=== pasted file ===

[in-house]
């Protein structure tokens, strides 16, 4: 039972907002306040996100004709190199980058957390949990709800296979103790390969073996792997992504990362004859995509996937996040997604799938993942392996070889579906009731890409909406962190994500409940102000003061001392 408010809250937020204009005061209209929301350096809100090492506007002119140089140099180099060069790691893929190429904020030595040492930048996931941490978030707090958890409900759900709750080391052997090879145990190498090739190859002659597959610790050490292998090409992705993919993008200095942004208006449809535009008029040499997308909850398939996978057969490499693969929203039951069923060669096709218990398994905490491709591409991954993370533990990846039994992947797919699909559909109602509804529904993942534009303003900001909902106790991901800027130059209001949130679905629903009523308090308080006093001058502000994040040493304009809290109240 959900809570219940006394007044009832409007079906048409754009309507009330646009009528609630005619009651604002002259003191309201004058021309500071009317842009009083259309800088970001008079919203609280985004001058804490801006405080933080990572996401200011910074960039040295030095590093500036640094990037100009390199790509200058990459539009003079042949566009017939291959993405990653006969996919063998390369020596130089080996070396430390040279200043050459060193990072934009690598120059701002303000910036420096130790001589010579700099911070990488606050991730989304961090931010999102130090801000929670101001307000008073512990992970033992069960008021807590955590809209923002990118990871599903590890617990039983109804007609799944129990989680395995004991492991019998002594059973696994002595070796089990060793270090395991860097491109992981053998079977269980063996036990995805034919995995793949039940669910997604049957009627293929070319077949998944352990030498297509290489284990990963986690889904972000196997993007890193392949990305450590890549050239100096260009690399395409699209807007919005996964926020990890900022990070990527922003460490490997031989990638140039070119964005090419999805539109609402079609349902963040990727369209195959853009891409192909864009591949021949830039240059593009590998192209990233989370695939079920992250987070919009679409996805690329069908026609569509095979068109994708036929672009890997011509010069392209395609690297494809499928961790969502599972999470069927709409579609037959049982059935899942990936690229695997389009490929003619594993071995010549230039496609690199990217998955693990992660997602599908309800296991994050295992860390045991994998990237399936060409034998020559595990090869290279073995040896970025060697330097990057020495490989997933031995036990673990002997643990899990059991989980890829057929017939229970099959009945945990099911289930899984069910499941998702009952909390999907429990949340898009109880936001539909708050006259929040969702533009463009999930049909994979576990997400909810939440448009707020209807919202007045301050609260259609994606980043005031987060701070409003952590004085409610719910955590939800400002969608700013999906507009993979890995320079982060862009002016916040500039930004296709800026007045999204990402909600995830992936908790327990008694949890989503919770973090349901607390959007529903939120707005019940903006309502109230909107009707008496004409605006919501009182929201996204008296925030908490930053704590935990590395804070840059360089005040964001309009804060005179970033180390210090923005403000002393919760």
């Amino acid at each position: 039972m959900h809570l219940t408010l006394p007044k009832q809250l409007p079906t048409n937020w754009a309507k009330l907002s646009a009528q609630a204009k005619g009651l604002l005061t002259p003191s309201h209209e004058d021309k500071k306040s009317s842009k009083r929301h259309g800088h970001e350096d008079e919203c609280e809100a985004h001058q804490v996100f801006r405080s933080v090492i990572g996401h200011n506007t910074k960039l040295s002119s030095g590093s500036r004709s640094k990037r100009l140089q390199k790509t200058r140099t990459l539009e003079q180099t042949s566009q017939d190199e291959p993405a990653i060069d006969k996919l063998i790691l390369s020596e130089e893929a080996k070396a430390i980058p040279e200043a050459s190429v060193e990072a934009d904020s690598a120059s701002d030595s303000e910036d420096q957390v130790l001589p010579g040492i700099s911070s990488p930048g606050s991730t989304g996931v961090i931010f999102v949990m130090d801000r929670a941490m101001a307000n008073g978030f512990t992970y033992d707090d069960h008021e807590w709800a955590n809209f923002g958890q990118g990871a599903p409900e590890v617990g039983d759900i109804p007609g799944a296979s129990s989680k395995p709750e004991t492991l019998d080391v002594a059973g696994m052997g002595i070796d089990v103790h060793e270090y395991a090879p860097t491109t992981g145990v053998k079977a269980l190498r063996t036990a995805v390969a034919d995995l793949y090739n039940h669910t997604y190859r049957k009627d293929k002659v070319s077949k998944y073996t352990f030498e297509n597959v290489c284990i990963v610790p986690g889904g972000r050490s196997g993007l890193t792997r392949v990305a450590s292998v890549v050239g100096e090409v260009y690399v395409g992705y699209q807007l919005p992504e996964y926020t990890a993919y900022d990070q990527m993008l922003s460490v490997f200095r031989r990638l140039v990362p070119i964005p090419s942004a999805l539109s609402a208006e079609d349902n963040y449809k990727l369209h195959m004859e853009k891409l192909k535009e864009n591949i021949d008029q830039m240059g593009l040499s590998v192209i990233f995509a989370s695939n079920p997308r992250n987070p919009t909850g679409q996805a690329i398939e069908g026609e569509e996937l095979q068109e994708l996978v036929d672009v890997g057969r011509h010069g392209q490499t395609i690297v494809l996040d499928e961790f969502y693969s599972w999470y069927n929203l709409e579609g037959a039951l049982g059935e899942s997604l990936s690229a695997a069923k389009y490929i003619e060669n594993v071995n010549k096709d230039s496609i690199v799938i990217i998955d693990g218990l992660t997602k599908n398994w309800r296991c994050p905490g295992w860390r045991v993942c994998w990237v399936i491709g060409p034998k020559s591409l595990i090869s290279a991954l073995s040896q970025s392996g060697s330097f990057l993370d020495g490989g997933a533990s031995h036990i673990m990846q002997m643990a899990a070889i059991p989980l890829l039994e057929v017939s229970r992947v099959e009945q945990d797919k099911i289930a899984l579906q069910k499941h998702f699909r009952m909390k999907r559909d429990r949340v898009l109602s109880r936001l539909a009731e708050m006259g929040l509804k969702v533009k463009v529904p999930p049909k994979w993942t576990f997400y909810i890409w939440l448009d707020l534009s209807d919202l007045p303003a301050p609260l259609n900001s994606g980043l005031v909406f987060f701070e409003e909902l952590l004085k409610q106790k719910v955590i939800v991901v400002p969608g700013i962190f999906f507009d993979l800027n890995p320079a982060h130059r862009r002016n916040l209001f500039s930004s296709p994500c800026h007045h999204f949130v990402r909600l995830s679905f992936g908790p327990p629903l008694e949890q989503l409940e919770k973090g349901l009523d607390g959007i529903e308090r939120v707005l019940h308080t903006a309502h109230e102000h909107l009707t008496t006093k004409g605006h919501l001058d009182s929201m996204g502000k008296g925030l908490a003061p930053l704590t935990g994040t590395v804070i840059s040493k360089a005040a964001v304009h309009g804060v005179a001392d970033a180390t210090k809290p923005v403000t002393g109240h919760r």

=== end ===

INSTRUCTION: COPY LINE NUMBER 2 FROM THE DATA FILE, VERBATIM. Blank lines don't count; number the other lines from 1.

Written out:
């Protein structure tokens, strides 16, 4: 039972907002306040996100004709190199980058957390949990709800296979103790390969073996792997992504990362004859995509996937996040997604799938993942392996070889579906009731890409909406962190994500409940102000003061001392 408010809250937020204009005061209209929301350096809100090492506007002119140089140099180099060069790691893929190429904020030595040492930048996931941490978030707090958890409900759900709750080391052997090879145990190498090739190859002659597959610790050490292998090409992705993919993008200095942004208006449809535009008029040499997308909850398939996978057969490499693969929203039951069923060669096709218990398994905490491709591409991954993370533990990846039994992947797919699909559909109602509804529904993942534009303003900001909902106790991901800027130059209001949130679905629903009523308090308080006093001058502000994040040493304009809290109240 959900809570219940006394007044009832409007079906048409754009309507009330646009009528609630005619009651604002002259003191309201004058021309500071009317842009009083259309800088970001008079919203609280985004001058804490801006405080933080990572996401200011910074960039040295030095590093500036640094990037100009390199790509200058990459539009003079042949566009017939291959993405990653006969996919063998390369020596130089080996070396430390040279200043050459060193990072934009690598120059701002303000910036420096130790001589010579700099911070990488606050991730989304961090931010999102130090801000929670101001307000008073512990992970033992069960008021807590955590809209923002990118990871599903590890617990039983109804007609799944129990989680395995004991492991019998002594059973696994002595070796089990060793270090395991860097491109992981053998079977269980063996036990995805034919995995793949039940669910997604049957009627293929070319077949998944352990030498297509290489284990990963986690889904972000196997993007890193392949990305450590890549050239100096260009690399395409699209807007919005996964926020990890900022990070990527922003460490490997031989990638140039070119964005090419999805539109609402079609349902963040990727369209195959853009891409192909864009591949021949830039240059593009590998192209990233989370695939079920992250987070919009679409996805690329069908026609569509095979068109994708036929672009890997011509010069392209395609690297494809499928961790969502599972999470069927709409579609037959049982059935899942990936690229695997389009490929003619594993071995010549230039496609690199990217998955693990992660997602599908309800296991994050295992860390045991994998990237399936060409034998020559595990090869290279073995040896970025060697330097990057020495490989997933031995036990673990002997643990899990059991989980890829057929017939229970099959009945945990099911289930899984069910499941998702009952909390999907429990949340898009109880936001539909708050006259929040969702533009463009999930049909994979576990997400909810939440448009707020209807919202007045301050609260259609994606980043005031987060701070409003952590004085409610719910955590939800400002969608700013999906507009993979890995320079982060862009002016916040500039930004296709800026007045999204990402909600995830992936908790327990008694949890989503919770973090349901607390959007529903939120707005019940903006309502109230909107009707008496004409605006919501009182929201996204008296925030908490930053704590935990590395804070840059360089005040964001309009804060005179970033180390210090923005403000002393919760």